Disabled war veteran one of 25 waiting for a home at Hahnville homeless complex

Byron Joseph Sr., 56, is not a homeless stereotype.

Dressed in a crisp red shirt, the U.S. Army veteran and former postal clerk today receives disability payments and lives with his mother. Though he said the arrangement works well, he is excited about the proposed homeless veterans housing on Byrd Lane in Hahnville.

“Everyone wants to have their own [space],” he said.

Joseph’s problems began in Baton Rouge, where he was living as a result of Hurricane Katrina. It was there where he got into a car crash, resulting in the amputation of his right leg below the knee and the insertion of a metal rod in his left leg from the knee down. A metal plate had to be placed over his left ankle.

In spite of receiving no notification from his doctors to do so, Joseph set out to walk.

“Once they fitted me with the prosthetic, I just sorta got up and went,” he said.

But this was not enough to get Joseph back into the life he had known before the crash. After the accident, Joseph was left unable to work, and initially went to live with his sister. It wasn’t until about a year following the amputation that he learned he could receive disability assistance through Social Security. The meager payments and medical assistance, however, made it financially difficult to live independently.

He does not receive a pension from his time with the United States Postal Service.

Today, Joseph uses a scooter to make longer trips throughout town. Repeated use of his legs leaves him with pain, for which he sometimes takes medication. He said he has to monitor his weight carefully, and make sure to get off his legs regularly to avoid too much pain.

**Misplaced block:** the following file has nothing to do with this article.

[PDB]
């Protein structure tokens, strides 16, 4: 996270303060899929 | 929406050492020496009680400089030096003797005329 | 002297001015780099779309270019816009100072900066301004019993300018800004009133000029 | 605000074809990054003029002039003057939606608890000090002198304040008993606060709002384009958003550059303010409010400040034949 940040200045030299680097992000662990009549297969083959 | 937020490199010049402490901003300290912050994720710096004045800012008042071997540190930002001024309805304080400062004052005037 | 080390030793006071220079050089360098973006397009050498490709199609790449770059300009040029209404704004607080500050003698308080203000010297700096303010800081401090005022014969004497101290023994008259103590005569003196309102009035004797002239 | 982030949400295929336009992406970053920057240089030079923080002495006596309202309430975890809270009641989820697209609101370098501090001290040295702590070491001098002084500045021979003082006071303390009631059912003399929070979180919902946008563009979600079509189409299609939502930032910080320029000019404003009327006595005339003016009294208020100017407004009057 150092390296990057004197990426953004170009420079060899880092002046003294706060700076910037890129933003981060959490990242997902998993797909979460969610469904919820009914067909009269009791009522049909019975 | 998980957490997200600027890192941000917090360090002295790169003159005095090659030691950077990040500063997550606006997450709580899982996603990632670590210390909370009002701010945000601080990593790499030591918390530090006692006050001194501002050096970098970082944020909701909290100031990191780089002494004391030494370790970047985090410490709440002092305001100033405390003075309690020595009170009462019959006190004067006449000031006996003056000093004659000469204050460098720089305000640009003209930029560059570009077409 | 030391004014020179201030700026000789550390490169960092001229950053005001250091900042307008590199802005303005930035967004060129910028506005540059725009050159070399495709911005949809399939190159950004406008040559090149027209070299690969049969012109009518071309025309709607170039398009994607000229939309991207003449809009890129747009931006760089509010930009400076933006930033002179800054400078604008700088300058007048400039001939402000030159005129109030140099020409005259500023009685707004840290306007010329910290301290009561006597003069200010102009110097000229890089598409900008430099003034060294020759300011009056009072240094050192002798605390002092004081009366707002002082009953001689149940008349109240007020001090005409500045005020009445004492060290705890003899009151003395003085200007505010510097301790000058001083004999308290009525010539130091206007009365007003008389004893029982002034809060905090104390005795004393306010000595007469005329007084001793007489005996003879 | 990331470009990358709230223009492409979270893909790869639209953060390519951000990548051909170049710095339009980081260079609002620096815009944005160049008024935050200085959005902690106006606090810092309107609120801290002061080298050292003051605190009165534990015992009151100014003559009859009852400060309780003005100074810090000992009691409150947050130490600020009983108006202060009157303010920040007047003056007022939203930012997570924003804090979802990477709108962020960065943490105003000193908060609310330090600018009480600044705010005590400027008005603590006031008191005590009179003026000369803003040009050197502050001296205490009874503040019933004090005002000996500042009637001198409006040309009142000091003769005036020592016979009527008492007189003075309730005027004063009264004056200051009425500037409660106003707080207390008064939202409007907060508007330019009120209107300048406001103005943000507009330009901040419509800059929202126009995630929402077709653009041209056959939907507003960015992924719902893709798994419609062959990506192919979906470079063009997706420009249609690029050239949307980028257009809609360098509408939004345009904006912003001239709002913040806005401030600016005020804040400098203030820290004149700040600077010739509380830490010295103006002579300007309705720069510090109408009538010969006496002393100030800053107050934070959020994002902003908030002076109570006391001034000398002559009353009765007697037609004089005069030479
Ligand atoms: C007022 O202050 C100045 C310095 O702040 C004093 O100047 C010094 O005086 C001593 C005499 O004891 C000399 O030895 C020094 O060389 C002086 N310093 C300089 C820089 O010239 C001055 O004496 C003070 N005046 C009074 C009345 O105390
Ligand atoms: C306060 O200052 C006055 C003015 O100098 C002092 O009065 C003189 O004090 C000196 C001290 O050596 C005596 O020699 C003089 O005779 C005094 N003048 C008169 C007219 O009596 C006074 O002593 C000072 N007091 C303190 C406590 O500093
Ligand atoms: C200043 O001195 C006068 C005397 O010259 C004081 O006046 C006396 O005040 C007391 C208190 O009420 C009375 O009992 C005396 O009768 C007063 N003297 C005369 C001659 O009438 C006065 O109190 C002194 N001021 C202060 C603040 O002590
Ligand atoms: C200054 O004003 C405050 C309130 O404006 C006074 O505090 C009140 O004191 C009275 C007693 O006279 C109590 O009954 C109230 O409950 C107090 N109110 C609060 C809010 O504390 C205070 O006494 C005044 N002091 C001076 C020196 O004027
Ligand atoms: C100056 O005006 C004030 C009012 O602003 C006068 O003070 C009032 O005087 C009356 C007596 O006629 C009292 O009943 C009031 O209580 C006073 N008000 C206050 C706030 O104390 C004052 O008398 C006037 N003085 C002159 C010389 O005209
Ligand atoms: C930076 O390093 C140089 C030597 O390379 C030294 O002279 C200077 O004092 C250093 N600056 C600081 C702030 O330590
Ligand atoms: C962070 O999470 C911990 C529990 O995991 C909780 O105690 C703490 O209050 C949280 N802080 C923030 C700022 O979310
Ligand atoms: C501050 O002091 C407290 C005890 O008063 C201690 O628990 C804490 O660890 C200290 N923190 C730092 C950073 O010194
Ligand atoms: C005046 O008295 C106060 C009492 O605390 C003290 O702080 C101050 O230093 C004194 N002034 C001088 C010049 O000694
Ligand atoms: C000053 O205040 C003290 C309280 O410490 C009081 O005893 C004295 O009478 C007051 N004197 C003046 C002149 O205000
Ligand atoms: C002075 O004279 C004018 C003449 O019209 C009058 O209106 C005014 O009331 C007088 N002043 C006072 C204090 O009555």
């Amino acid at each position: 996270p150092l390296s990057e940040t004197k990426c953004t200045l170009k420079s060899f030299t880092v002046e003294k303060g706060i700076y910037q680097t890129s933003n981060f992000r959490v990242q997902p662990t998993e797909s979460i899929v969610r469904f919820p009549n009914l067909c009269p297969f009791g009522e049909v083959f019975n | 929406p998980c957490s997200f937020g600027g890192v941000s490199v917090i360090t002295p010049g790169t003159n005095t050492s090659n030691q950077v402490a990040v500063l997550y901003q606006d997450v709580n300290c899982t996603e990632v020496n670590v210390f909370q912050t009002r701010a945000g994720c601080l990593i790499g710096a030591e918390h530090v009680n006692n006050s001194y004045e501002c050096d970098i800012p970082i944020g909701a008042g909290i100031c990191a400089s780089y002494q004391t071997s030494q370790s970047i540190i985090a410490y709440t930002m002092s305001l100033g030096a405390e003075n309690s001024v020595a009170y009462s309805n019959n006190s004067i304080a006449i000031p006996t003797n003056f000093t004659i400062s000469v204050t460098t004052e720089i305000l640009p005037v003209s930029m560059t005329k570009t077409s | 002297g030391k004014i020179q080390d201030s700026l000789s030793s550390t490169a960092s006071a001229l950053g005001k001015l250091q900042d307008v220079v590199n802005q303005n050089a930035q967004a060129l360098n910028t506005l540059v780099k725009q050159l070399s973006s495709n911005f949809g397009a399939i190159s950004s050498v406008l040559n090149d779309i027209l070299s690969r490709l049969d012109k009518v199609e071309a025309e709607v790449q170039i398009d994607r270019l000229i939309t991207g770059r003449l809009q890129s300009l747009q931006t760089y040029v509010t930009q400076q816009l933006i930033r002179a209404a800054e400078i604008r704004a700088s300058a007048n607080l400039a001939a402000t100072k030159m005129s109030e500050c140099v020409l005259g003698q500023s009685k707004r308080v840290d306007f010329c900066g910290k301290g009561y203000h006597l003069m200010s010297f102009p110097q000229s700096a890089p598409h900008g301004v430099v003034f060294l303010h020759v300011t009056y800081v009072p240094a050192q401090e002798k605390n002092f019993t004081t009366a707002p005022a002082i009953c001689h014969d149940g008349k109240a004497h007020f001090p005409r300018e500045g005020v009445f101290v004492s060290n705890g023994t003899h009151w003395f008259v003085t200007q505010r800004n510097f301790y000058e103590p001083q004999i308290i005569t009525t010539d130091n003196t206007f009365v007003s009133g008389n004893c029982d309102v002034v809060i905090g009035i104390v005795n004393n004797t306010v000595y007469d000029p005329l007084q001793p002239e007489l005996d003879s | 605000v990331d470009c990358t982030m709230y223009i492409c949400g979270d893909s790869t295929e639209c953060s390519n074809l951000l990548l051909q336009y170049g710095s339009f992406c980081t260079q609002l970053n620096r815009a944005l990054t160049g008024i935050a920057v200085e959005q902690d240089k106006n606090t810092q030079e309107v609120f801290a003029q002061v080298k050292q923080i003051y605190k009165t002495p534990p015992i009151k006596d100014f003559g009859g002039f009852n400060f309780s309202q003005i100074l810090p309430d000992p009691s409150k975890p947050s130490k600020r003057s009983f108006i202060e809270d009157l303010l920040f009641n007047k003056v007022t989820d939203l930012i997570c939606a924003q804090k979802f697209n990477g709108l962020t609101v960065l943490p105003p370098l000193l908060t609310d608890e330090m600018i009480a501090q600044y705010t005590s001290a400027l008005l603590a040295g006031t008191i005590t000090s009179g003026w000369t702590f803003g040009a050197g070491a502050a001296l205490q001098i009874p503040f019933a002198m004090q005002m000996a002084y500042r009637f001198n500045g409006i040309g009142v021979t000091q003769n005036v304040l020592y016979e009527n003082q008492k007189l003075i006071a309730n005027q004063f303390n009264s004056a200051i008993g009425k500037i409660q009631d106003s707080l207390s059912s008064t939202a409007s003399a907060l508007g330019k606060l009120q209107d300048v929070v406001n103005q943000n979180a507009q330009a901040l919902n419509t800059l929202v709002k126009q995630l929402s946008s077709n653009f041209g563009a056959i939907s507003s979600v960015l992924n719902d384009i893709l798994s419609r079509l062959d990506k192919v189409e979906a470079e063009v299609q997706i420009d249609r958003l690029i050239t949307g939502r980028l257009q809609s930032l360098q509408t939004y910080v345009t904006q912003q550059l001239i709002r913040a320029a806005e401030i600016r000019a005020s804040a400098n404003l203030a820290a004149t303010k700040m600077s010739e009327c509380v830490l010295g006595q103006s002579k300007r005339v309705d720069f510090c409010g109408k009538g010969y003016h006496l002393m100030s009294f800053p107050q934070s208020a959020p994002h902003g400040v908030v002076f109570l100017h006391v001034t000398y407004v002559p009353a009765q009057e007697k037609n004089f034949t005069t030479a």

A housing project, spearheaded by the Veterans Housing Outreach Ministries, proposes to help people like Joseph by providing 25 apartments specifically to homeless veterans.

“It was a like a light shining when I heard about what they are doing over there,” Joseph said.

Joseph, who has lived in Hahnville his whole life except for his 1975 to 1978 active duty stint with the 82nd Airborne Division, points at surrounding buildings, noting the cousins and high school friends who live nearby. Though he has not met any of the others in line for an apartment, he said the project is a good idea “even if it serves people from beyond Hahnville.”

The property itself, owned since 2006 by Lisa Carey according to St. Charles Parish Assessor’s Office records, has mowed grass and lush banana trees throughout, but the windows remain dark and vacant. For the time being, this building will serve neither homeless veterans nor any other tenants, pending approval from the St. Charles Parish Planning and Zoning Department.

“Cut the red tape,” said Joseph of code violations holding up the development, “get it done.”

 

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